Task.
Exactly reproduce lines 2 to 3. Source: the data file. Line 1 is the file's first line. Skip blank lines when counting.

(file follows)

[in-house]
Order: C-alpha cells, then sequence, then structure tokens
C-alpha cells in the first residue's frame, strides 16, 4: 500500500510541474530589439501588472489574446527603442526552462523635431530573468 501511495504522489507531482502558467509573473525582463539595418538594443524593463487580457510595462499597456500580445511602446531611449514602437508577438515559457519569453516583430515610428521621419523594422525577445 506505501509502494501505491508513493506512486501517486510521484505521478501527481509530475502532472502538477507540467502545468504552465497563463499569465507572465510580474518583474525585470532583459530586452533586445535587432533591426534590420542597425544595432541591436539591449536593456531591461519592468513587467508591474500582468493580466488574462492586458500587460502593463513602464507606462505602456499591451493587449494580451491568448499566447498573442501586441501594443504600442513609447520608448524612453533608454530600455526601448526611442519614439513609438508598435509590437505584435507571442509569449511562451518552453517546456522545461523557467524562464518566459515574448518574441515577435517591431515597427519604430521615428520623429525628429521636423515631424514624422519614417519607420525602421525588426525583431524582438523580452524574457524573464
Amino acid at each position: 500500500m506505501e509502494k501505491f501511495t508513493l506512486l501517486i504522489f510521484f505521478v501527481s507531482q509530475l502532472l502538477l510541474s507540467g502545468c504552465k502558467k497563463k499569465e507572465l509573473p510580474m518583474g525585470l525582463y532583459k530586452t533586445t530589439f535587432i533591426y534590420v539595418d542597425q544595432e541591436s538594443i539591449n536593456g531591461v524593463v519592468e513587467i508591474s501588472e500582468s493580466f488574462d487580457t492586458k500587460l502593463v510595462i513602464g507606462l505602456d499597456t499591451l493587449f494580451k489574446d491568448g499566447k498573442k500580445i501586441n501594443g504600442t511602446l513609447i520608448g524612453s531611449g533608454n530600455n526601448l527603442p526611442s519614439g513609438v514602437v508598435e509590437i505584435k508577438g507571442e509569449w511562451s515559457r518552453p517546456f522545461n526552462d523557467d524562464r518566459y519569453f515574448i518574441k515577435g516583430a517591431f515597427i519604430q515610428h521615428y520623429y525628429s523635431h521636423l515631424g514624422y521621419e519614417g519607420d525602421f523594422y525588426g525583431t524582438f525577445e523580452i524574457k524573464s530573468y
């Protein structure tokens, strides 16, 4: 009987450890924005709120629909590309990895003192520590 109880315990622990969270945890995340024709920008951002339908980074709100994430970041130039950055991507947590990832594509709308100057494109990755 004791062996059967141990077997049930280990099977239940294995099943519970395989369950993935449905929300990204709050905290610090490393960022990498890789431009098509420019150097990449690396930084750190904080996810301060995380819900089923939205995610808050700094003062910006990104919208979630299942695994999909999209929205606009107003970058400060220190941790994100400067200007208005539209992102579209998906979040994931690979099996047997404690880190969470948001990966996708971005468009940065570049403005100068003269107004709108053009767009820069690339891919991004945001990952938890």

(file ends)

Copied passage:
Order: C-alpha cells, then sequence, then structure tokens
C-alpha cells in the first residue's frame, strides 16, 4: 500500500510541474530589439501588472489574446527603442526552462523635431530573468 501511495504522489507531482502558467509573473525582463539595418538594443524593463487580457510595462499597456500580445511602446531611449514602437508577438515559457519569453516583430515610428521621419523594422525577445 506505501509502494501505491508513493506512486501517486510521484505521478501527481509530475502532472502538477507540467502545468504552465497563463499569465507572465510580474518583474525585470532583459530586452533586445535587432533591426534590420542597425544595432541591436539591449536593456531591461519592468513587467508591474500582468493580466488574462492586458500587460502593463513602464507606462505602456499591451493587449494580451491568448499566447498573442501586441501594443504600442513609447520608448524612453533608454530600455526601448526611442519614439513609438508598435509590437505584435507571442509569449511562451518552453517546456522545461523557467524562464518566459515574448518574441515577435517591431515597427519604430521615428520623429525628429521636423515631424514624422519614417519607420525602421525588426525583431524582438523580452524574457524573464